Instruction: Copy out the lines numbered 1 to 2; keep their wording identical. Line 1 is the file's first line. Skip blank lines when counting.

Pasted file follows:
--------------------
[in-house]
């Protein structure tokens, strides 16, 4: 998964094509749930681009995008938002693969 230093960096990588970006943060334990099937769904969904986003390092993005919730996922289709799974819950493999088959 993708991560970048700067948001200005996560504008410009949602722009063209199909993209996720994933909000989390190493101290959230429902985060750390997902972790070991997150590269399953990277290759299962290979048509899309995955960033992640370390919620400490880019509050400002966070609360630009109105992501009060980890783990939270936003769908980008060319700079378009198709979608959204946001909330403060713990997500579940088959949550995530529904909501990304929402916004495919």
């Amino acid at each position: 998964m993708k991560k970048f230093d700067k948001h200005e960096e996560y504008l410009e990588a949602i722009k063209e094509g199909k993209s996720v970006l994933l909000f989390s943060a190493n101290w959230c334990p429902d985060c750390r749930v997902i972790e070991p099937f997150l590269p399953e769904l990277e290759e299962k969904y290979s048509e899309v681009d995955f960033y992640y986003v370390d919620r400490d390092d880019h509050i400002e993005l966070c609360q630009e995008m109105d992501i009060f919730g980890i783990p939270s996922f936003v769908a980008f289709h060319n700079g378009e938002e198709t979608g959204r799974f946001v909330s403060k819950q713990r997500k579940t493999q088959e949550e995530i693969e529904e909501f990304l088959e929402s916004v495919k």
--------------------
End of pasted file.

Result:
[in-house]
């Protein structure tokens, strides 16, 4: 998964094509749930681009995008938002693969 230093960096990588970006943060334990099937769904969904986003390092993005919730996922289709799974819950493999088959 993708991560970048700067948001200005996560504008410009949602722009063209199909993209996720994933909000989390190493101290959230429902985060750390997902972790070991997150590269399953990277290759299962290979048509899309995955960033992640370390919620400490880019509050400002966070609360630009109105992501009060980890783990939270936003769908980008060319700079378009198709979608959204946001909330403060713990997500579940088959949550995530529904909501990304929402916004495919």